Roger Clemens would have you believe that he has not yet decided whether he will return for his 22d season in the major leagues, one that would take him through his 43d birthday.
But of this we can be certain: Clemens is out of the business of giving any hometown discounts to the Houston Astros.
Clemens yesterday filed for a record $22 million in salary arbitration, a figure that would better by $4.5 million the highest amount a major league pitcher ever made in a season. Last year, the Red Sox paid Pedro Martinez $17.5 million after principal owner John W. Henry picked up the option year on the six-year, $75 million contract former general manager Dan Duquette gave Martinez after trading for him in 1997. Clemens's request also tops the previous highest figure submitted for arbitration, the $18.5 million sought by Yankees shortstop Derek Jeter in 2001. Before his arbitration hearing that year, Jeter and the Yankees agreed to a 10-year, $189 million deal.
Clemens, who in his first season with the Astros last year won a record seventh Cy Young Award (his first in the National League), is not assured of getting what he asked for. The Astros have offered $13.5 million, and if the sides cannot strike an agreement before an arbitration hearing next month, a panel of arbitrators will decide between the figure submitted by Clemens and the figure submitted by the team.
There has never been a bigger gap -- $8.5 million -- between exchanged figures in arbitration. It would be surprising if the matter is not resolved short of a hearing, but even if the sides settle on a midpoint -- $17.75 million -- Clemens would trump Martinez as the game's most richly rewarded pitcher for a season.
First, however, there is the matter of whether Clemens will pitch at all in 2005. And while some friends privately predict that he will be back, he has not yet publicly confirmed that.
"I am not going to comment on this pending matter," one of Clemens's agents, Randy Hendricks, said in an e-mail last night, "other than to say Roger hasn't made a decision yet about playing."
After pitching for the Yankees in the 2003 World Series, Clemens announced his retirement, but after the Astros signed another Texas native, Andy Pettitte, away from the Yankees, Clemens, who grew up just outside Houston in Katy, Texas, agreed to join his close friend, signing a contract with the Astros last Jan. 12. That deal was for a guaranteed $5 million -- of which $3.5 million was deferred without interest until July 1, 2006. He earned an additional $1.825 million in bonuses tied to attendance. Astros owner Drayton McLane said he negotiated that deal himself, and likened Clemens's presence in an Astro uniform to that of Hall of Famer Nolan Ryan.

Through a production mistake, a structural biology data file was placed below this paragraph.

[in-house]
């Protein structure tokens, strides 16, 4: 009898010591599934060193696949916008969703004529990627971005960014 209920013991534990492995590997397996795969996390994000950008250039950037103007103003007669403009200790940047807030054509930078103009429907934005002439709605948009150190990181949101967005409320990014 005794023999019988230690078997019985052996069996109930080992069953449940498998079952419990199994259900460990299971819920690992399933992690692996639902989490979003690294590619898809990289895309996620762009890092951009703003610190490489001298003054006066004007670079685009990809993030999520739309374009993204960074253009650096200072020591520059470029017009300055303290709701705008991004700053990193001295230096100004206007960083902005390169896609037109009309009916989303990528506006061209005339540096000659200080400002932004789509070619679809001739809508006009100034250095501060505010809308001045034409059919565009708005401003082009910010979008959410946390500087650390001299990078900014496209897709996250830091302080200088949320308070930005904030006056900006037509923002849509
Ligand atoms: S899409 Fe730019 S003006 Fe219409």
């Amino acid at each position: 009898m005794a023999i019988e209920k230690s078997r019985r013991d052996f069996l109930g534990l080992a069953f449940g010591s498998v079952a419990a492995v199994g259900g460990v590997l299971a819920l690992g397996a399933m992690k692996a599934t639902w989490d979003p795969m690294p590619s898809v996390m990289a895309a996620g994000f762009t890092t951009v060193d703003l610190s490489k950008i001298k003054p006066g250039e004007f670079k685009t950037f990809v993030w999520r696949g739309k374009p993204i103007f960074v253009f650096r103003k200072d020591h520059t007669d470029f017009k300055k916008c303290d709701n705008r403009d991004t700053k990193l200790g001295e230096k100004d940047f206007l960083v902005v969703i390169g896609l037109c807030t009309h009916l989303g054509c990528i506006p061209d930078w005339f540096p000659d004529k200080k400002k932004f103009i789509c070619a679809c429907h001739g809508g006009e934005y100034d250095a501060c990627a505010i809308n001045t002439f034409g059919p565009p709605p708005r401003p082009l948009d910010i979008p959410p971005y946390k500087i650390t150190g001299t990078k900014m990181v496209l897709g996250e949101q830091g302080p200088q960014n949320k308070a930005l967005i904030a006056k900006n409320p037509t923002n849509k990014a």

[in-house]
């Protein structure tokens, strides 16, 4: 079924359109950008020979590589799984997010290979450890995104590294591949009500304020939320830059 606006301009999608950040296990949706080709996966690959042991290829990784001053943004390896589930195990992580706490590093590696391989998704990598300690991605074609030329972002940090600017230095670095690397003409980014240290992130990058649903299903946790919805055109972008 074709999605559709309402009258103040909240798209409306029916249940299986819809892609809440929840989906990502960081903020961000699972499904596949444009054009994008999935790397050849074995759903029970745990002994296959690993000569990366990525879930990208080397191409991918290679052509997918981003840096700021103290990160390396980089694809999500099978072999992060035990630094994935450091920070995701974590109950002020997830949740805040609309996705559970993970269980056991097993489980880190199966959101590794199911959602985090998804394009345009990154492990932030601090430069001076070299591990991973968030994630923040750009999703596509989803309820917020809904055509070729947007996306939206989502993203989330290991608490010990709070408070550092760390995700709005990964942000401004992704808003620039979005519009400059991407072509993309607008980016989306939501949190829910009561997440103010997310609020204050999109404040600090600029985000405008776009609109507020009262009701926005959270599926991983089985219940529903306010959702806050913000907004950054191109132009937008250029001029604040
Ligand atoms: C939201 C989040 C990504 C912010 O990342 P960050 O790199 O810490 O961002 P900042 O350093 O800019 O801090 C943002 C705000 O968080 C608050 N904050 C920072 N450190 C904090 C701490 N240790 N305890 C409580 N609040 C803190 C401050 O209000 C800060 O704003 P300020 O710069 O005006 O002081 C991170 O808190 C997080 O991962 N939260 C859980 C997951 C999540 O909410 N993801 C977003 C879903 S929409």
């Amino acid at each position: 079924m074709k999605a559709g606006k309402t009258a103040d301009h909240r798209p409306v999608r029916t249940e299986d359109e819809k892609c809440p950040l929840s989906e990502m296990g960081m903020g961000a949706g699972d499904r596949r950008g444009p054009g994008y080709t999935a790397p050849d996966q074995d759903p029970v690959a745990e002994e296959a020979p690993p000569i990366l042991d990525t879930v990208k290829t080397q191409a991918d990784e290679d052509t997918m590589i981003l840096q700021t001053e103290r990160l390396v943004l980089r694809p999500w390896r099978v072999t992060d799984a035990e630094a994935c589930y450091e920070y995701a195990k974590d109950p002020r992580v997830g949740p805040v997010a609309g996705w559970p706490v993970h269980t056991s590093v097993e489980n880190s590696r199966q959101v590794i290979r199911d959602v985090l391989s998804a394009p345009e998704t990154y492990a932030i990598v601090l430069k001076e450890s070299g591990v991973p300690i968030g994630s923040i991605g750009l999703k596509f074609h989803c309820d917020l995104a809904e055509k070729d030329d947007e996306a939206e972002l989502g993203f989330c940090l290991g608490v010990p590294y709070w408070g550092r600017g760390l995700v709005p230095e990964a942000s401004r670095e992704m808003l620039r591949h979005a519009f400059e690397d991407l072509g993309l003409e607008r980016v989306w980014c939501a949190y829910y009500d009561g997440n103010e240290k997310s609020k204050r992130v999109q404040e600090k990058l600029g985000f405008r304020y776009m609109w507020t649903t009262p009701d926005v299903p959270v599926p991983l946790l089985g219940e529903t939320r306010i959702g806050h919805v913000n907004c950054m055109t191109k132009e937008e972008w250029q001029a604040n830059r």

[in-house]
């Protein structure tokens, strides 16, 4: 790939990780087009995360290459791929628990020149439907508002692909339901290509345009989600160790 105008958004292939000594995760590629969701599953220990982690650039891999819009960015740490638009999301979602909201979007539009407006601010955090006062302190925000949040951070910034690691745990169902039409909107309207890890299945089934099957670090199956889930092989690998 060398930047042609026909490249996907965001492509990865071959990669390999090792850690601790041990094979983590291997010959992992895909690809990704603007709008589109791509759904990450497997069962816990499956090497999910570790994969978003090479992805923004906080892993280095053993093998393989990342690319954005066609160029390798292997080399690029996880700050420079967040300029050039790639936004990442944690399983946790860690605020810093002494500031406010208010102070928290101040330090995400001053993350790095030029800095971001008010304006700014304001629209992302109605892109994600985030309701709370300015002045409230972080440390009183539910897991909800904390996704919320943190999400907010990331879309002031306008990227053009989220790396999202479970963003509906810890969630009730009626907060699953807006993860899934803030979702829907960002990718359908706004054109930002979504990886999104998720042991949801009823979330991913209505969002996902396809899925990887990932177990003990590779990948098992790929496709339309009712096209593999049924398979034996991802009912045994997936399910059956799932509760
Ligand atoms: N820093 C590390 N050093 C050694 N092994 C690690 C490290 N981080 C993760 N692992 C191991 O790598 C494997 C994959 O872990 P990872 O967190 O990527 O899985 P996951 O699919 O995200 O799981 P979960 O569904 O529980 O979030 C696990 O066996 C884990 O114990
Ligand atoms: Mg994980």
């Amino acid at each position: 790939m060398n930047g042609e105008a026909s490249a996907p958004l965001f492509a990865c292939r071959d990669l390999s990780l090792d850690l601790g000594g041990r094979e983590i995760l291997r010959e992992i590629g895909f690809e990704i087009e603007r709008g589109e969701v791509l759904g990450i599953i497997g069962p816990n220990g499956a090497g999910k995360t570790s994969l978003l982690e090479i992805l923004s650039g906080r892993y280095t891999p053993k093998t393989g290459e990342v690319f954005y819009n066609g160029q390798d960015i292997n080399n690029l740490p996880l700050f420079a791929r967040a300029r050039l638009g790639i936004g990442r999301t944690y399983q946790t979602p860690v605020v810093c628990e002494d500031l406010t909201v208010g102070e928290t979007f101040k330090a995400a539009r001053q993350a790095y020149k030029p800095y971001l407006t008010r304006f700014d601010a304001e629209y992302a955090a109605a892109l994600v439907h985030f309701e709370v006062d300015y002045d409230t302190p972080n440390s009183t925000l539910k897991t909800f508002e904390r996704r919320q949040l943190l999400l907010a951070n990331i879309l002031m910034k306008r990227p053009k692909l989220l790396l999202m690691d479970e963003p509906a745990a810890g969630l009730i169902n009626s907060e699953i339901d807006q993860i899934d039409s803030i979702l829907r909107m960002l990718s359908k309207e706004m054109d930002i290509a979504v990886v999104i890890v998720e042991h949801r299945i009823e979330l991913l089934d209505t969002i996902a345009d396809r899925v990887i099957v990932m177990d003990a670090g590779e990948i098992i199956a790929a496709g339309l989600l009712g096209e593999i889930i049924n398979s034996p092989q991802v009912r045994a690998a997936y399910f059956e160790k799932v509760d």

The club's telephone system broke down within hours of the announcement of Clemens's signing, such was the frenzy that greeted the news of his coming home. Pam Gardner, the team's president of business operations, called it the greatest day of her life. Houston set a club record for attendance last season at 3,087,872, only the second time in team history the Astros drew 3 million. They also did so in 2000, the year what is now known as Minute Maid Park was opened.
Clemens delivered on the field, winning his first nine decisions, starting the All-Star Game -- in Houston -- for the National League, and finishing with an 18-4 record, 2.98 ERA, and 218 strikeouts. The Astros came within a game of going to the World Series, as Clemens lost Game 7 of the National League Championship Series to the St. Louis Cardinals.
The Astros, who already lost one of their top hitters, Jeff Kent, to the Dodgers in free agency, and also failed to re-sign free agent outfielder Carlos Beltran despite a highly publicized pursuit by McLane, also will be missing star outfielder Lance Berkman at least until May because of injury. They did not offer Wade Miller a contract in order to avoid a potentially expensive arbitration case with a pitcher who has a sore shoulder. Miller, who pitched sparingly last season, signed an incentive-laden deal with the Red Sox.
A retirement announcement from Clemens would be a severe blow to the team, yet the Astros, who were 10th in the majors in payroll last season at $81.9 million, cannot be cheered by the possibility of laying out so much money for the Rocket, though they were aware of that possibility when they offered him arbitration as a free agent in December and he accepted.
"We looked at what some of the comparables were -- Greg Maddux, Randy Johnson -- and we tried to use those star-quality players to come up with a number," said Astros first-year general manager Tim Purpura.
The best-case scenario for the Astros, it would appear, is to get Clemens's consent on a contract that would be heavily deferred.
"As I've said all along, we're going to wait patiently for his answer," Purpura said. "Having Roger Clemens here is very important to the team, the city, and the fans. It would be great to have Roger on board."
Material from the Associated Press was used in this report